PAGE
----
Hello all! My name is Katherine Fetscher, and I would love to be Region E’s Region Collegiate Representative this upcoming year! I am currently a 3rd year student at the University of Virginia majoring in Systems Engineering with a minor in Engineering Business. Throughout my time in college, I have been very active in our SWE section. My first year, I served on the service committee, volunteering at our high school outreach events and helping plan our girl scout science night. After that, I served on our executive board as Publicity Chair, publicizing all our events internally and helping other executive positions as needed. Currently, I am our Public Relations chair. In this position, I manage our internal mentorship program and our corporate relationships, including professional development events, sponsorship, and speaking with companies who want to hire SWE members. Through all these roles and many other interactions within SWE, I have come to see how valuable our organization is in the development of not just female engineers, but of future leaders in many industries. Within SWE, I have found great friendships, inspiring mentors, priceless college and career advice, and a network of incredible people I can count on long after college ends. In the hope of fostering these experiences for future female engineers, I would love to represent Region E’s collegiate interests to our region leaders. Through the leadership roles I have held in SWE and other organizations in college, I have developed the strong leadership and organizational skills that are necessary to be successful in planning and facilitating constrictive collegiate meetings at annual conferences and keeping in contact with section presidents throughout the year. Each collegiate section in Region E has areas in which they strongly excel and best practices that can be used to improve other sections. I think RCR is a perfect role to facilitate this exchange of ideas that would make our region stronger as a whole.

Thank you for taking the time to read my statement and good luck to everyone running for region positions!

Claudia Guiterrez (E058, Drexel University)

Claudia Guiterrez

My name is Claudia Gutierrez and I am in the fourth year of a five year B.S./M.S. program in biomedical engineering at Drexel University. During my freshmen year in a male dominated engineering discipline I experienced, first hand, the perception that women could not be both intelligent and charismatic. I wanted to change this.

The Drexel SWE Chapter was virtually non-existent my freshmen year. I felt a sense of reasonability to this organization as I knew that SWE could have a powerful impact on our campus as its mission is to stimulate women to reach their full potential as engineers and leaders. I took this as a leadership opportunity. Since then, I have served as a conference chair, vice president, and president. During my presidency I restructured our chapter to clearly define goals that enriched our organizational identity. Managing twenty officers, I developed an outreach program, established a freshmen mentorship program, and created a speaker series that featured female engineers from academia and industry. I also fostered collaborations with several Drexel departments, such as the Office of Undergraduate Research and the Fellowship Office. This past year, our Drexel chapter was recognized as First Place Outstanding Collegiate Section of Region E and received a Gold Award for Outstanding National Collegiate Section. More recently, our chapter submitted a bid to host the 2015 Region E conference.

I have also held several influential positions outside of SWE. I founded and served as president of the Drexel Salsa Dance club for two years and taught introductory salsa lessons. I have also worked as a teaching assistant for the freshmen engineering design curriculum and calculus courses.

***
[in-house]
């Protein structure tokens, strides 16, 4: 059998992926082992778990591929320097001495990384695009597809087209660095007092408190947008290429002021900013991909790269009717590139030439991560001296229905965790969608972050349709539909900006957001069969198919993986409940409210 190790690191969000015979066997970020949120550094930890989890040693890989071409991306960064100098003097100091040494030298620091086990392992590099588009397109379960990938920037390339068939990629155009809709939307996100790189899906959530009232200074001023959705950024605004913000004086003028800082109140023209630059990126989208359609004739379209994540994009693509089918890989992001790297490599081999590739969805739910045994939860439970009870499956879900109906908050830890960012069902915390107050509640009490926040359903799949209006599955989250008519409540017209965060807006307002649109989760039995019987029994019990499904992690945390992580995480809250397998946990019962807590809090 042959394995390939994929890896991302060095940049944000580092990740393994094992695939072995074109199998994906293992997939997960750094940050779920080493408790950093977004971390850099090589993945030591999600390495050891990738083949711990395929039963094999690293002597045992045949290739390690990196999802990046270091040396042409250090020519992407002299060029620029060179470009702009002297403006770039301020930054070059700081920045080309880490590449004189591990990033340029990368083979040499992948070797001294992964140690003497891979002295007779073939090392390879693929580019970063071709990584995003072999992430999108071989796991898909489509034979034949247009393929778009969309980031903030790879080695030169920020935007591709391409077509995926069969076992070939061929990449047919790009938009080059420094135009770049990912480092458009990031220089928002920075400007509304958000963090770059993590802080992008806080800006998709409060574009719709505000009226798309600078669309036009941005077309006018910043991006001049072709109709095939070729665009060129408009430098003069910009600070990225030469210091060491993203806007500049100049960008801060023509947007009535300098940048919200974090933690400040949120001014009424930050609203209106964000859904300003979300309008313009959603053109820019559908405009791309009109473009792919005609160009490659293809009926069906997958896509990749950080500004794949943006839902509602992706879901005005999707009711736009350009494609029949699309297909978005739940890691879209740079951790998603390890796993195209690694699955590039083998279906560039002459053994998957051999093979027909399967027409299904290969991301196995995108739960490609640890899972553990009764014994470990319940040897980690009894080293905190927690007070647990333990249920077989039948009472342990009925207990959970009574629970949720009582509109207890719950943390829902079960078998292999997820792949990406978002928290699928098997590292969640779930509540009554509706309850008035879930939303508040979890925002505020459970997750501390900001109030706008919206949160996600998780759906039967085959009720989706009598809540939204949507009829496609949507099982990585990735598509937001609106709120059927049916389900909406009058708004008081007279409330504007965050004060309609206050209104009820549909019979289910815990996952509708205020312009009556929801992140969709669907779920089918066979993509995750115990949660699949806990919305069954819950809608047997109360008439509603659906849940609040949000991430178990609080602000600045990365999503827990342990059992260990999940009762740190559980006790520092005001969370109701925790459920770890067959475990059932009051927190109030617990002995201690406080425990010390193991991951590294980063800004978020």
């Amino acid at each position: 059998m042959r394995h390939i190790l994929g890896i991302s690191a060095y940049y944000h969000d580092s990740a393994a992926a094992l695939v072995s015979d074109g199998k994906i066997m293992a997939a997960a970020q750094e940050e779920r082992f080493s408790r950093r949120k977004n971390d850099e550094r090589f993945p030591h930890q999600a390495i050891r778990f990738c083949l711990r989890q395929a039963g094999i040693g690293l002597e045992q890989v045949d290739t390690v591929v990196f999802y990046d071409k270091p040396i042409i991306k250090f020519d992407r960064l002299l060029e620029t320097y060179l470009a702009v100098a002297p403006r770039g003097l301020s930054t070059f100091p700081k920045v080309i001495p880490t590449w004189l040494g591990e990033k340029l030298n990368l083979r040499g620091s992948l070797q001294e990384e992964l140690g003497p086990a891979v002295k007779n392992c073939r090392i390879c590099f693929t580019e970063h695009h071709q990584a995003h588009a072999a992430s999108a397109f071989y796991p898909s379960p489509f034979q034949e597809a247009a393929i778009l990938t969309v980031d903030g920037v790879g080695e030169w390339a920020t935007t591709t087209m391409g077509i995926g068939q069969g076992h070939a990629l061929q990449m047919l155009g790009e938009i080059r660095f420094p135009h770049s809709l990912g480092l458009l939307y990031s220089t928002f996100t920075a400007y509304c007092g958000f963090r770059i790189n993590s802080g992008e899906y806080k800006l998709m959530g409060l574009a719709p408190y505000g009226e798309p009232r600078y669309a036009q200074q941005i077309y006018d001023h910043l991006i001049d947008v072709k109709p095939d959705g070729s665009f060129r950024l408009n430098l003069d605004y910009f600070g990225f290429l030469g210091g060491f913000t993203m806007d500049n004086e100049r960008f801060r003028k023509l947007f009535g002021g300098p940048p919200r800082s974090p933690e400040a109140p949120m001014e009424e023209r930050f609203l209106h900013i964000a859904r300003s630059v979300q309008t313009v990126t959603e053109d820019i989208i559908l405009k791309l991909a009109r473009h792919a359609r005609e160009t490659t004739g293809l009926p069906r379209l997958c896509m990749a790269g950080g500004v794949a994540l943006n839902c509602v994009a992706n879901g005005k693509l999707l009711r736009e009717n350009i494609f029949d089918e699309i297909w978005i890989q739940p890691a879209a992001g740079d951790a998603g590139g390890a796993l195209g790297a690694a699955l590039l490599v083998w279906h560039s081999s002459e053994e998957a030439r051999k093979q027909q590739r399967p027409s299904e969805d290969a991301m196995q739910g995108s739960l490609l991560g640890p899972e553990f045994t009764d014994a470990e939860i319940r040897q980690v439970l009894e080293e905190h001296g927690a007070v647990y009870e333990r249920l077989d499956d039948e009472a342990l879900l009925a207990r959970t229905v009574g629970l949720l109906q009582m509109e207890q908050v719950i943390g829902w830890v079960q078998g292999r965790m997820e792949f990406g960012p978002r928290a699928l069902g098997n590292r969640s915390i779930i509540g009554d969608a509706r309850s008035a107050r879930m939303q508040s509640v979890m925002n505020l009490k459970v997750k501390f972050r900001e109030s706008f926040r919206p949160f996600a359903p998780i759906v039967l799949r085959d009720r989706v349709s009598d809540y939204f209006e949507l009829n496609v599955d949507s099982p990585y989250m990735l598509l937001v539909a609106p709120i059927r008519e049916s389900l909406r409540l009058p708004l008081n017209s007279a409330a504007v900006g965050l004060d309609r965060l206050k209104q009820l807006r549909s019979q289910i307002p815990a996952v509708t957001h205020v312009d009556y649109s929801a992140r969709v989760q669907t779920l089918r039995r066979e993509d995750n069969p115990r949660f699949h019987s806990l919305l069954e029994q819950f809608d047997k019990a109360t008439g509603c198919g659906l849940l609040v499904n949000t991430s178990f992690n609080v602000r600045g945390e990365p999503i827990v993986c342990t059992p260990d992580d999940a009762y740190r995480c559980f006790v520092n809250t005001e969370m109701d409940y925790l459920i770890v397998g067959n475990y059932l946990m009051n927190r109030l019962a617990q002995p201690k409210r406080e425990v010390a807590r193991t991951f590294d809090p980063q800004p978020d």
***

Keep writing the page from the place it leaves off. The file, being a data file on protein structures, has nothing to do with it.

I believe that my extensive involvement within SWE and passion for working with collegiate students in many different environments has made me an exceptional candidate for the position of Regional Collegiate Representative. As a previous president of a successful collegiate chapter I would be equipped to enhance Region E’s relationship with collegiate sections by working with section presidents to clearly define their yearly goals. As the year progresses I would learn the challenges they face and, guided by my previous leadership experience, I would be prepared to help them overcome those challenges. As RCR I would work with Region E to provide the infrastructure they need to facilitate their success.

Susan Greenberg (E076, University of Pennsylvania)

Susan Greenberg

My name is Susan Greenberg and I am a junior studying Networked and Social Systems
Engineering at the University of Pennsylvania. I have been on my section’s board since my freshman year and I have served as the Freshman Liaison, Activities and Communications Co-Chair, and, most recently, Vice-President of Internal Affairs. SWE has been a very important part of my undergraduate life and I would love the chance to experience SWE on the national scale. Getting relevant information out to a large group of people in a way that they will want to read is a very important part of maintaining any large organization. Social media has created a great forum to get information to lots of people at the same time and the role of RCCE does just that. It makes sure members from all over the region remain connected. I run the official Facebook group for my major and it is amazing to see how useful it is to spread information. As my major suggests, we look in depth at social networks and social media and I would love the opportunity to use what I have learned in my classes to help spread information about SWE and Region E. In addition to my positions on my section’s board I hold a number of other leadership positions. I am currently the president of the Beta Epsilon chapter of Alpha Omega Epsilon professional engineering sorority. I also sit on the student advisory board of Penn’s Advancing Women in Engineering group. I am also an Orientation Peer Advisor Fellow, which entails overseeing other peer advisors and helping incoming freshman. SWE has beeen one of the most important organizations in my undergraduate career and I would love to give back to it on a national scale.